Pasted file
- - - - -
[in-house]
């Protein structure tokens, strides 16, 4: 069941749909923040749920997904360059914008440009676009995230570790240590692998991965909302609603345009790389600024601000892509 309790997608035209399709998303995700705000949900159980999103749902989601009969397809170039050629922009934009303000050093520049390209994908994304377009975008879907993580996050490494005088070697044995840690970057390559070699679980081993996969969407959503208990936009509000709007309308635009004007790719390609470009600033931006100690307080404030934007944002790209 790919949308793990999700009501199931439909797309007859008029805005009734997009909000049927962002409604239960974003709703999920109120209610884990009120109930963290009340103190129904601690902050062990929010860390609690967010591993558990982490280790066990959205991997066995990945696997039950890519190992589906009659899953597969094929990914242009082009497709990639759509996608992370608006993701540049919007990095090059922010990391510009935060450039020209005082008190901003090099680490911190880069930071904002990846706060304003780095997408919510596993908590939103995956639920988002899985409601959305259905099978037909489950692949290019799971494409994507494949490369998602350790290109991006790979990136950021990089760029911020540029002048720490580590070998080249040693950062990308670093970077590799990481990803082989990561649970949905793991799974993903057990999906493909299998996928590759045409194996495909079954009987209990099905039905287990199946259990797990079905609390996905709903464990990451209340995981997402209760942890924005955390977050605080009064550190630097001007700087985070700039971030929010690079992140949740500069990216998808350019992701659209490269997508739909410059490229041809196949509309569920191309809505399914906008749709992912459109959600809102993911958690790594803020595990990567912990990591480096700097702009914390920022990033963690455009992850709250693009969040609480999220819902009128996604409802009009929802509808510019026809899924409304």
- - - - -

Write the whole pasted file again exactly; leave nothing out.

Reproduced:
[in-house]
């Protein structure tokens, strides 16, 4: 069941749909923040749920997904360059914008440009676009995230570790240590692998991965909302609603345009790389600024601000892509 309790997608035209399709998303995700705000949900159980999103749902989601009969397809170039050629922009934009303000050093520049390209994908994304377009975008879907993580996050490494005088070697044995840690970057390559070699679980081993996969969407959503208990936009509000709007309308635009004007790719390609470009600033931006100690307080404030934007944002790209 790919949308793990999700009501199931439909797309007859008029805005009734997009909000049927962002409604239960974003709703999920109120209610884990009120109930963290009340103190129904601690902050062990929010860390609690967010591993558990982490280790066990959205991997066995990945696997039950890519190992589906009659899953597969094929990914242009082009497709990639759509996608992370608006993701540049919007990095090059922010990391510009935060450039020209005082008190901003090099680490911190880069930071904002990846706060304003780095997408919510596993908590939103995956639920988002899985409601959305259905099978037909489950692949290019799971494409994507494949490369998602350790290109991006790979990136950021990089760029911020540029002048720490580590070998080249040693950062990308670093970077590799990481990803082989990561649970949905793991799974993903057990999906493909299998996928590759045409194996495909079954009987209990099905039905287990199946259990797990079905609390996905709903464990990451209340995981997402209760942890924005955390977050605080009064550190630097001007700087985070700039971030929010690079992140949740500069990216998808350019992701659209490269997508739909410059490229041809196949509309569920191309809505399914906008749709992912459109959600809102993911958690790594803020595990990567912990990591480096700097702009914390920022990033963690455009992850709250693009969040609480999220819902009128996604409802009009929802509808510019026809899924409304």